I know it’s been awhile since I’ve posted anything, but a lot of stuff has been going on and I finally have the time to sit down and write some updates.
A couple of months ago, sad to say, we were in a bit of a downswing. Cheryl had pretty much plateaued and didn’t really do much all day. She had reached this point where all she did was sit around and watch TV.
It’s not like she was depressed or anything… she wasn’t. There just wasn’t any drive for her to do anything. I felt bad because I felt, as her caregiver, that it was up to ME to try and motivate her, but I was desperate motivation myself. I was knee deep in rewriting a script and didn’t have the time to play cheerleader and personal trainer.
I felt a great deal of guilt because of this. Was she not going to improve because I didn’t have the time to properly engage her?
To say it weighed heavily on my mind would be an understatement.
One day I had taken quite a long walk down by the beach. In Long Beach, there are two different levels: the beach level and the street level. The height difference between both is pretty huge. Periodically, along the path, there are these giant staircases going from the lower level up to the higher level.
These staircases are hotbeds for active junkies. Men and women who add “doing stairs” to their intensive workouts. That being said, I hardly pay attention to these die hards.
Except on this day…
As I was walking along the higher level, I passed the one of these staircases and noticed a man approaching the top. While there was nothing but determination on this man’s face, there was something different about him. He was taking one step at a time, using the rail the whole way, had one of those crutches that extends from the wrist and his other hand was in a device to help his hand straight.
It was obvious that he had a stroke.
I’ve been around enough rehab to know what a stroke looks like. I took a moment to watch the man reach the top of the stairs successfully. It was clearly a goal of his. As I watched him, I had a few different thoughts running through my head:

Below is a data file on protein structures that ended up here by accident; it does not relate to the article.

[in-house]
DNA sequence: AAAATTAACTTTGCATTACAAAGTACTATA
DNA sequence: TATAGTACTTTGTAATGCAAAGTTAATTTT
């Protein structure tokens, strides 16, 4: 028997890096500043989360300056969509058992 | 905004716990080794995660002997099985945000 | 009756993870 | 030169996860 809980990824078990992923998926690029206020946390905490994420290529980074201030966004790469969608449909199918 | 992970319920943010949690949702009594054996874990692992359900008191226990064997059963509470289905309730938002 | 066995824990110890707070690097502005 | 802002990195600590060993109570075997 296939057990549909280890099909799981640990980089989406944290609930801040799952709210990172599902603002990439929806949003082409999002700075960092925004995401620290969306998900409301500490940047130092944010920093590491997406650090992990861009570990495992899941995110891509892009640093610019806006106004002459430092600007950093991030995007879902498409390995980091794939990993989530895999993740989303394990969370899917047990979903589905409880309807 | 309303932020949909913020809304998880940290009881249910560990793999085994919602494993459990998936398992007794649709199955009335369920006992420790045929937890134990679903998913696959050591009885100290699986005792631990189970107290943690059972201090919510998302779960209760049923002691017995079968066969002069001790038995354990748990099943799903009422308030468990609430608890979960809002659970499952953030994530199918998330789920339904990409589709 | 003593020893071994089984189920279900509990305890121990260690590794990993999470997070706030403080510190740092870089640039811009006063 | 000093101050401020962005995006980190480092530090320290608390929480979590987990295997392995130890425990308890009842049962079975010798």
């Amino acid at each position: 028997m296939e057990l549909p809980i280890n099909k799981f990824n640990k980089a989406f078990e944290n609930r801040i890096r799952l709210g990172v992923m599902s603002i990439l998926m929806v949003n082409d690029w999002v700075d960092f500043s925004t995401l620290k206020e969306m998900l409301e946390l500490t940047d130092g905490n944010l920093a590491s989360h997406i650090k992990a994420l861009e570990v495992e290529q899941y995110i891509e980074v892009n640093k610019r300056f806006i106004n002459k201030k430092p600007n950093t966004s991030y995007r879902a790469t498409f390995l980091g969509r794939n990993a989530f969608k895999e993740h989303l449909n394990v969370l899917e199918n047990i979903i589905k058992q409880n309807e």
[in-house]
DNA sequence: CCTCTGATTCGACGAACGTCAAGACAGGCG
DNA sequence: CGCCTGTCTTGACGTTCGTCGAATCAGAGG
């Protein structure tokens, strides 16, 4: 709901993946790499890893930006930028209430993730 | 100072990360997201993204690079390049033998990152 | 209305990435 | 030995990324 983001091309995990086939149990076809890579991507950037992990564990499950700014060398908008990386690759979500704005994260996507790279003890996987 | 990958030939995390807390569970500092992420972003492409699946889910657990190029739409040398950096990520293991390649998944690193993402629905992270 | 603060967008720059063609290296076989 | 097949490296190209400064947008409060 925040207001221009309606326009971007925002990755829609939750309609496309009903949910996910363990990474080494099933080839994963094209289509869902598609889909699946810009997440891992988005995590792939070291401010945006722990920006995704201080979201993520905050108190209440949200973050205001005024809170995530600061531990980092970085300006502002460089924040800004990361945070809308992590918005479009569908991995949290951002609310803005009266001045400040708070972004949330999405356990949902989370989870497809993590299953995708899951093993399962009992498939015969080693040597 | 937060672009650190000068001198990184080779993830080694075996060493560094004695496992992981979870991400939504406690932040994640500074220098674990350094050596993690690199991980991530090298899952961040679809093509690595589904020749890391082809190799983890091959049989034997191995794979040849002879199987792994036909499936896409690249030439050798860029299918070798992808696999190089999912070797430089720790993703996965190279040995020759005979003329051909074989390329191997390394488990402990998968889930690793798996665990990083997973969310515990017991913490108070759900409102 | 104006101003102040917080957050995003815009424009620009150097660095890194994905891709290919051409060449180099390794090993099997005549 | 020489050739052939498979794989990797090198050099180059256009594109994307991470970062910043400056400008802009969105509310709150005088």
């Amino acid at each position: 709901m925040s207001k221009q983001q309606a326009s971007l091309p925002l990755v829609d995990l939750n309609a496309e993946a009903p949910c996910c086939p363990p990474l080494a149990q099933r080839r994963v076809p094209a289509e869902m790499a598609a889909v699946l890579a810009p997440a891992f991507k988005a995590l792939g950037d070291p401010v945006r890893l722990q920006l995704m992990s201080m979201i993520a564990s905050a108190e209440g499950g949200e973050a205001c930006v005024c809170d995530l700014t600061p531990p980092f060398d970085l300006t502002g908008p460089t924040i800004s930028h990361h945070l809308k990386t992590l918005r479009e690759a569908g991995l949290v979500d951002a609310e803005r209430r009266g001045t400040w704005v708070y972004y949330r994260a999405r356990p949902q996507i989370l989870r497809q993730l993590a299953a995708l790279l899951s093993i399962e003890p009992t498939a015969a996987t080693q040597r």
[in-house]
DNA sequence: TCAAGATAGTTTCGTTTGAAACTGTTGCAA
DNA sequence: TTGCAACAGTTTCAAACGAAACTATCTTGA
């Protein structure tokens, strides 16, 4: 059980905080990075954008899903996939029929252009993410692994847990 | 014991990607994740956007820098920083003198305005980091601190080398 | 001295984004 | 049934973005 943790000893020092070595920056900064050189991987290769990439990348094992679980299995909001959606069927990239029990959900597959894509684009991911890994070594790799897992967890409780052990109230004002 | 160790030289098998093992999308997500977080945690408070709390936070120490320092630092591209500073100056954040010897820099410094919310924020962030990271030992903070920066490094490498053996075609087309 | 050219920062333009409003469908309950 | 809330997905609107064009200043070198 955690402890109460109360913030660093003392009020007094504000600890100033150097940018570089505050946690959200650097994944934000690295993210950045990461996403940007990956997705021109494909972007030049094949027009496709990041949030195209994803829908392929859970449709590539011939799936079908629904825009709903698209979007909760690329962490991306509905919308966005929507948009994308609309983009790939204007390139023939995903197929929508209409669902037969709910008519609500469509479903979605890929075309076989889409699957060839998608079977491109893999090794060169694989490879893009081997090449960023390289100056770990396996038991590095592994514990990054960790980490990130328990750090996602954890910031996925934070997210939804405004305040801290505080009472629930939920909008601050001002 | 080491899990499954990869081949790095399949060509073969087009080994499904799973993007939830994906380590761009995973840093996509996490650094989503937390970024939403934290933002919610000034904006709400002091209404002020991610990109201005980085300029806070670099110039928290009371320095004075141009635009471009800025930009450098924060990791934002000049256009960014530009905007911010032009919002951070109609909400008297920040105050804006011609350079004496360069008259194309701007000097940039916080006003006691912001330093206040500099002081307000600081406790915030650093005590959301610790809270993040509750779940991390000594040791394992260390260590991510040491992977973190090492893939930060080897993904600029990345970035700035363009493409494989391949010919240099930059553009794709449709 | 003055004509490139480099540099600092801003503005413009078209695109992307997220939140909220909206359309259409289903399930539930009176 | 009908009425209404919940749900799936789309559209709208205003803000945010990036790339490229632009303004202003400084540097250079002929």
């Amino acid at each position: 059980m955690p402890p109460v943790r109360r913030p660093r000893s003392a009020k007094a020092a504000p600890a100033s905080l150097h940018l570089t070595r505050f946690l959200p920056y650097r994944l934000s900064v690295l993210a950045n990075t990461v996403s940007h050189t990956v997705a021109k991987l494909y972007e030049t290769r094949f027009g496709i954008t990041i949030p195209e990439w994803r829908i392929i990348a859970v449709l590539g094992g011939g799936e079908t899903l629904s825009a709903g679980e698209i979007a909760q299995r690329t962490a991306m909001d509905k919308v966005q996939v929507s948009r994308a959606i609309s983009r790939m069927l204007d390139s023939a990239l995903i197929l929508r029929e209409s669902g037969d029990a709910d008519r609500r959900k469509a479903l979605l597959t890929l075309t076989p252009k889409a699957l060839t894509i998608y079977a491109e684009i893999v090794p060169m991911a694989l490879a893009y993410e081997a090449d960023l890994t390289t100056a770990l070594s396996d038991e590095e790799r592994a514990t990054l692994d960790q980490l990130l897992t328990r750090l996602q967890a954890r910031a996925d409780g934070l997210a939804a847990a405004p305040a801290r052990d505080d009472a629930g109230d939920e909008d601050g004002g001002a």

- Was this his first attempt or his 20th?
- How many times had he gone up and down on this day? Was I witnessing his first successful attempt or was it his 4th on this day?
- Where was he in his rehabilitation? Was this day 1 or day 50?
- He was alone. Had he achieved this goal by himself or did he have help to start with?
- What got him out of bed on this day in particular and decide to tackle these stairs?
As these questions floated through my head as I walked, a darker question creeped into my brain…
Why wasn’t Cheryl this determined?
As I walked the last couple of miles home, I couldn’t;t get the image of this man out of my head. I had wished I had seen the same determination on Cheryl’s face as I had seen on this stranger’s. I then felt guilty that maybe it was my fault.
When Cheryl was first going through rehab, we had scheduled appointments. OT, PT and speech were weekly events both in the home and then followed by outpatient. Once therapy ended due to her insurance, didn’t;t mean that the work she needed to put in was finished.
It was going to be up to her (slash me) to continue the drive to get better. If you’re reading this and you have any experience in caregiving, than you know what a massive undertaking that is.
I spent a lot of time wishing that I had a Cheryl that ventured out and wanted to climb those stairs on her own. I wanted the old school Cheryl that was always like “Fuck you! I got this.”
I wanted to see her drive and determination.
The same drive and determination I saw in this stranger. Maybe, now that I think about it, her having that kind of spunk would make me feel less guilty for not pushing her myself.
As it turned out, we only needed about another month or so for Cheryl to find her drive. It helped that we managed got give her a reason to find her gusto. More on that next time.
TO BE CONTINUED…